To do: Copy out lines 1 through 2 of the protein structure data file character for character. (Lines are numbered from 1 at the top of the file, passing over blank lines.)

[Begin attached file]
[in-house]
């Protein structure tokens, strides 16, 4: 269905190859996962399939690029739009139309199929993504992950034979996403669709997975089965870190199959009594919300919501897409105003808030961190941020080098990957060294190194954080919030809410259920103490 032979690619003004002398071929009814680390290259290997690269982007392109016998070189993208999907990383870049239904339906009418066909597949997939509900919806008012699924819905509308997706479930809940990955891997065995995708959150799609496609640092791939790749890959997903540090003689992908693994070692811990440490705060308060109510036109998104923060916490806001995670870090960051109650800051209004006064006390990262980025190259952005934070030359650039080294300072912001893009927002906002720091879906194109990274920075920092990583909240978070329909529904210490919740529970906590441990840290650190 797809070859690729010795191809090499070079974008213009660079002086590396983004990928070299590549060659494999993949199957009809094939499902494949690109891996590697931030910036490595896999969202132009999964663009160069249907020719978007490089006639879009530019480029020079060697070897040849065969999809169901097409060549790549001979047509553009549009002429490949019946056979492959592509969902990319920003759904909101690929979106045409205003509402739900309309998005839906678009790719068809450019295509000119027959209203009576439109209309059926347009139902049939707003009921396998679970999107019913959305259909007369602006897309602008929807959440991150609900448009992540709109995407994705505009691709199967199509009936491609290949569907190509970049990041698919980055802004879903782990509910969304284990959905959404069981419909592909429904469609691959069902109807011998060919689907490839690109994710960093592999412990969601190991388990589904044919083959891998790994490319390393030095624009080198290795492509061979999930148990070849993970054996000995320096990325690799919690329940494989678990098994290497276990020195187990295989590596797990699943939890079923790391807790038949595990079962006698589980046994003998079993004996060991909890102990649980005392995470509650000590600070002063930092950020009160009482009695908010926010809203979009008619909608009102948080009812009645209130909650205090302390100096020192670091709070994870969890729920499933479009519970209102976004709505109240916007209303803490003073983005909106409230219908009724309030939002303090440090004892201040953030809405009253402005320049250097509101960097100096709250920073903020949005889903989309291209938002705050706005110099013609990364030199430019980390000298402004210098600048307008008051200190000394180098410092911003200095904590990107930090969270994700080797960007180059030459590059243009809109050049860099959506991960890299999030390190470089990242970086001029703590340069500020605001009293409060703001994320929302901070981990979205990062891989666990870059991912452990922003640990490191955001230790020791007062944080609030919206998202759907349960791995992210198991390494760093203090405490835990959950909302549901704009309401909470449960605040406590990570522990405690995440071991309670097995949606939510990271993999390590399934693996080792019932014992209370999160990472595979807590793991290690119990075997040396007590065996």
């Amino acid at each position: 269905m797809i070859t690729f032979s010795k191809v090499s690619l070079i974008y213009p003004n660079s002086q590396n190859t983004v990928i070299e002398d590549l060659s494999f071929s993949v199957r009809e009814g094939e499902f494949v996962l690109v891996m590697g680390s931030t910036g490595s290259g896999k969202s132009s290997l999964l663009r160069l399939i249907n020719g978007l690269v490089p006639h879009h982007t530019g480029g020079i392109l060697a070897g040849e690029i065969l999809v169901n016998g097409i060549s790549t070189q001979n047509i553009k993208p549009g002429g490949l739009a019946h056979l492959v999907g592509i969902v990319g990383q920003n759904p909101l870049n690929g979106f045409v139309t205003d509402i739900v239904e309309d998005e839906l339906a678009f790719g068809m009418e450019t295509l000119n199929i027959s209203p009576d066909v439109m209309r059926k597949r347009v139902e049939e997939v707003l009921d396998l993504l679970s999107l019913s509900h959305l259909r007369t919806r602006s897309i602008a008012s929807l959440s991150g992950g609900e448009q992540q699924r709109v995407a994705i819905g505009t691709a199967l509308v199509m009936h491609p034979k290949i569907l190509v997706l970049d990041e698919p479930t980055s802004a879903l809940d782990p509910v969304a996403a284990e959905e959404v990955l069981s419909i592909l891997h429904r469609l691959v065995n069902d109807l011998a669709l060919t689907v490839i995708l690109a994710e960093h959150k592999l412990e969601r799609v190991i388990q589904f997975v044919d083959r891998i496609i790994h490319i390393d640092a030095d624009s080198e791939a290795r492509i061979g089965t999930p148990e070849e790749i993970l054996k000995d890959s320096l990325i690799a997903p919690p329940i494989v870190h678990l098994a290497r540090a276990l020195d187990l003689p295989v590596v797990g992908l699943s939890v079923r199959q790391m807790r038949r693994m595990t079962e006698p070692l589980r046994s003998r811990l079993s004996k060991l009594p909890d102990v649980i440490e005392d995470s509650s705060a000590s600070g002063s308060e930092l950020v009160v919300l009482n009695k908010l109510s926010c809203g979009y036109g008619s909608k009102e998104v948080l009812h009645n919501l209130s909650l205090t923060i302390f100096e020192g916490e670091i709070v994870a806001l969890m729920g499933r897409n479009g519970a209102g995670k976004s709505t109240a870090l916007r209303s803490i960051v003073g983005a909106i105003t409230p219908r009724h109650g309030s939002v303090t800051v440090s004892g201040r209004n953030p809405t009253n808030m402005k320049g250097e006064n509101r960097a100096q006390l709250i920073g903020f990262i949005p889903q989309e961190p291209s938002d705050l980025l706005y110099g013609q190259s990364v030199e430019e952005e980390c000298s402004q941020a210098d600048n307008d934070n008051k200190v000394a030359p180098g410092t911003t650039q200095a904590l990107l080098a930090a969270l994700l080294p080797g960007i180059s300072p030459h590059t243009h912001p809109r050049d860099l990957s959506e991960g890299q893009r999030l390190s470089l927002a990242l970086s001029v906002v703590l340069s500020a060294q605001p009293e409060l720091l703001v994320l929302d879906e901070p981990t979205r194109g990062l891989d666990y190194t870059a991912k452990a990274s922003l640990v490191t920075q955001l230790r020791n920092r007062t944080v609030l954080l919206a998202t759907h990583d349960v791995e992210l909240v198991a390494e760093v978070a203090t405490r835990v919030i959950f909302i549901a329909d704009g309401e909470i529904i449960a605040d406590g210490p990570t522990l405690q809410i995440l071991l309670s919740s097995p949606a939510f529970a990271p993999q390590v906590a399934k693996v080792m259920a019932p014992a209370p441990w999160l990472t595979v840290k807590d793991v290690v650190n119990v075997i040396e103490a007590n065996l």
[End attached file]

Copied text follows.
[in-house]
């Protein structure tokens, strides 16, 4: 269905190859996962399939690029739009139309199929993504992950034979996403669709997975089965870190199959009594919300919501897409105003808030961190941020080098990957060294190194954080919030809410259920103490 032979690619003004002398071929009814680390290259290997690269982007392109016998070189993208999907990383870049239904339906009418066909597949997939509900919806008012699924819905509308997706479930809940990955891997065995995708959150799609496609640092791939790749890959997903540090003689992908693994070692811990440490705060308060109510036109998104923060916490806001995670870090960051109650800051209004006064006390990262980025190259952005934070030359650039080294300072912001893009927002906002720091879906194109990274920075920092990583909240978070329909529904210490919740529970906590441990840290650190 797809070859690729010795191809090499070079974008213009660079002086590396983004990928070299590549060659494999993949199957009809094939499902494949690109891996590697931030910036490595896999969202132009999964663009160069249907020719978007490089006639879009530019480029020079060697070897040849065969999809169901097409060549790549001979047509553009549009002429490949019946056979492959592509969902990319920003759904909101690929979106045409205003509402739900309309998005839906678009790719068809450019295509000119027959209203009576439109209309059926347009139902049939707003009921396998679970999107019913959305259909007369602006897309602008929807959440991150609900448009992540709109995407994705505009691709199967199509009936491609290949569907190509970049990041698919980055802004879903782990509910969304284990959905959404069981419909592909429904469609691959069902109807011998060919689907490839690109994710960093592999412990969601190991388990589904044919083959891998790994490319390393030095624009080198290795492509061979999930148990070849993970054996000995320096990325690799919690329940494989678990098994290497276990020195187990295989590596797990699943939890079923790391807790038949595990079962006698589980046994003998079993004996060991909890102990649980005392995470509650000590600070002063930092950020009160009482009695908010926010809203979009008619909608009102948080009812009645209130909650205090302390100096020192670091709070994870969890729920499933479009519970209102976004709505109240916007209303803490003073983005909106409230219908009724309030939002303090440090004892201040953030809405009253402005320049250097509101960097100096709250920073903020949005889903989309291209938002705050706005110099013609990364030199430019980390000298402004210098600048307008008051200190000394180098410092911003200095904590990107930090969270994700080797960007180059030459590059243009809109050049860099959506991960890299999030390190470089990242970086001029703590340069500020605001009293409060703001994320929302901070981990979205990062891989666990870059991912452990922003640990490191955001230790020791007062944080609030919206998202759907349960791995992210198991390494760093203090405490835990959950909302549901704009309401909470449960605040406590990570522990405690995440071991309670097995949606939510990271993999390590399934693996080792019932014992209370999160990472595979807590793991290690119990075997040396007590065996």